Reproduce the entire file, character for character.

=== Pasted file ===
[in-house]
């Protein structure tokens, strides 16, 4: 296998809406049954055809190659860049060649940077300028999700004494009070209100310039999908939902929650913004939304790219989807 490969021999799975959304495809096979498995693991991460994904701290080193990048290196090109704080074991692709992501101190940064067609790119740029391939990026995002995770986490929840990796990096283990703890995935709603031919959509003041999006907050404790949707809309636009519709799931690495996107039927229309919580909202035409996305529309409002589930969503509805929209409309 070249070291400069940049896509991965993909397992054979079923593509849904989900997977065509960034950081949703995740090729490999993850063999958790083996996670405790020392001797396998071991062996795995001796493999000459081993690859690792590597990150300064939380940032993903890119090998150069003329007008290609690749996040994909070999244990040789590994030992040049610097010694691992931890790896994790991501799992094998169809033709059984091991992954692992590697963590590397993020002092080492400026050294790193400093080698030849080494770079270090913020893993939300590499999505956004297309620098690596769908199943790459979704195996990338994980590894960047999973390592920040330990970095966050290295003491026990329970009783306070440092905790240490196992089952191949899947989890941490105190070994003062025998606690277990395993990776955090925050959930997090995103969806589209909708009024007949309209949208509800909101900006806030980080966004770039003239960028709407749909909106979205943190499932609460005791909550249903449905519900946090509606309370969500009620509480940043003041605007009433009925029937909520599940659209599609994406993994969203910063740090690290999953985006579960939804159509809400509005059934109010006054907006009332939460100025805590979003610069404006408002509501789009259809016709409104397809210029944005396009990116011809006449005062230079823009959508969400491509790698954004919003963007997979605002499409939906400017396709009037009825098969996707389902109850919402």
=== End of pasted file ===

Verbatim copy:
[in-house]
């Protein structure tokens, strides 16, 4: 296998809406049954055809190659860049060649940077300028999700004494009070209100310039999908939902929650913004939304790219989807 490969021999799975959304495809096979498995693991991460994904701290080193990048290196090109704080074991692709992501101190940064067609790119740029391939990026995002995770986490929840990796990096283990703890995935709603031919959509003041999006907050404790949707809309636009519709799931690495996107039927229309919580909202035409996305529309409002589930969503509805929209409309 070249070291400069940049896509991965993909397992054979079923593509849904989900997977065509960034950081949703995740090729490999993850063999958790083996996670405790020392001797396998071991062996795995001796493999000459081993690859690792590597990150300064939380940032993903890119090998150069003329007008290609690749996040994909070999244990040789590994030992040049610097010694691992931890790896994790991501799992094998169809033709059984091991992954692992590697963590590397993020002092080492400026050294790193400093080698030849080494770079270090913020893993939300590499999505956004297309620098690596769908199943790459979704195996990338994980590894960047999973390592920040330990970095966050290295003491026990329970009783306070440092905790240490196992089952191949899947989890941490105190070994003062025998606690277990395993990776955090925050959930997090995103969806589209909708009024007949309209949208509800909101900006806030980080966004770039003239960028709407749909909106979205943190499932609460005791909550249903449905519900946090509606309370969500009620509480940043003041605007009433009925029937909520599940659209599609994406993994969203910063740090690290999953985006579960939804159509809400509005059934109010006054907006009332939460100025805590979003610069404006408002509501789009259809016709409104397809210029944005396009990116011809006449005062230079823009959508969400491509790698954004919003963007997979605002499409939906400017396709009037009825098969996707389902109850919402």